Flash forward to 2007 - Kevin Durant and Greg Oden as freshmen became First Team All-Americans and Durant became National Player of the Year. That same year in high school, seniors Derrick Rose, Eric Gordon, Kevin Love, Michael Beasley, OJ Mayo and Kyle Singler were expected to shine right away the next year. And they did.
Beasley and Love became 1st Team AA's. Gordon and Rose made the 3rd team. Love got to the Final Four to lose to Rose and Memphis. All but Singler left after that 2007-08 season and became lottery picks. The game change was in full effect. Now college became a 1-and-done paradise or a glorified minor leagues where top freshmen would automatically be among the top 20-25 players in bball.
It hasn't manifested itself into a national championship yet - again, good coaching, more seasonally developed players typically win out - but if anybody does it, wouldn't surprise me if it's John Calipari, who has jumped on this trend faster and with greater success/blowback than anyone expected. He's changed players so quick that I can't name too many juniors and seniors he's coached in the last 5 years besides Chris Douglas-Roberts or the rest of the Memphis starters. But instead of most coaches hating it, he's honest about the game and a willing supporter of it (while also making sure his kids are fully aware of the game and don't walk into blindly).
In a sense, Calipari is like Jerry Tarkanian, the controversial yet beloved shepherd of the UNLV dynasty in the 80's and early 90's. I don't necessarily agree with his logic but I can't hate the game. Three Final Fours in five years, last year's kids being hailed for their IQ (esp. Brandon Knight's GPA) and this year's kids being praised for their unselfishness as well as their dominance.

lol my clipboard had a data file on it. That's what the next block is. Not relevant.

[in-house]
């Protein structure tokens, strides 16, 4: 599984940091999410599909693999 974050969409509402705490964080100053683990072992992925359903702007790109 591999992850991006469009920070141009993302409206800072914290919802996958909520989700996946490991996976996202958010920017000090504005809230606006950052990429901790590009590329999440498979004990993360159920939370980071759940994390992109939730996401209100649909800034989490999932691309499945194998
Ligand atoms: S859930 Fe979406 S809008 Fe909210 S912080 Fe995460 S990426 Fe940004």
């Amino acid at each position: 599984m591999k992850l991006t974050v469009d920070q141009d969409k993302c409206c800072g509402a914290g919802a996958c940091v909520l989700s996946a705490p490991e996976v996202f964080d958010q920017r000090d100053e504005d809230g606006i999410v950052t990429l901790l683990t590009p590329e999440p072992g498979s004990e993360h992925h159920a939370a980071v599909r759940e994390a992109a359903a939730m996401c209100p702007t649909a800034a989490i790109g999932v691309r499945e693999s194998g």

Ironically, Cal's controversy (1996 UMass and 2008 Memphis technically don't exist) is similar to how the Fab Five era technically doesn't exist due to NCAA violations. But one lesson from the Fab Five was that eventually folks would legally find ways to recruit the best freshmen and find the same success without the NCAA coming down with the hammer.
Does it ultimately hurt the college game? It waters down the overall product among other factors. But where I disagree with Klosterman is that it turns recruiting into a privileged game. Kids play for schools with 1) big names, 2) family ties, 3) excellent coaches, 4) proven track records of success, 5) friendships and more. Winning always attracts players and I don't see anybody complaining about it in college football - albeit there's more players but it's also become a game of the rich getting richer.
Last year, Kentucky made the Final Four with a far-less talented roster than the John Wall club but no scandal. Now they are reloaded with a mix of last year's and this year's freshmen and even better than ever.You might hate Kentucky but if they win the NCAA title, they'll be the final step in the rebelution (yes, I said rebelution) the Fab Five started 20 years ago. 19 and 20-year old kids dominating the college game and changing conventional wisdom.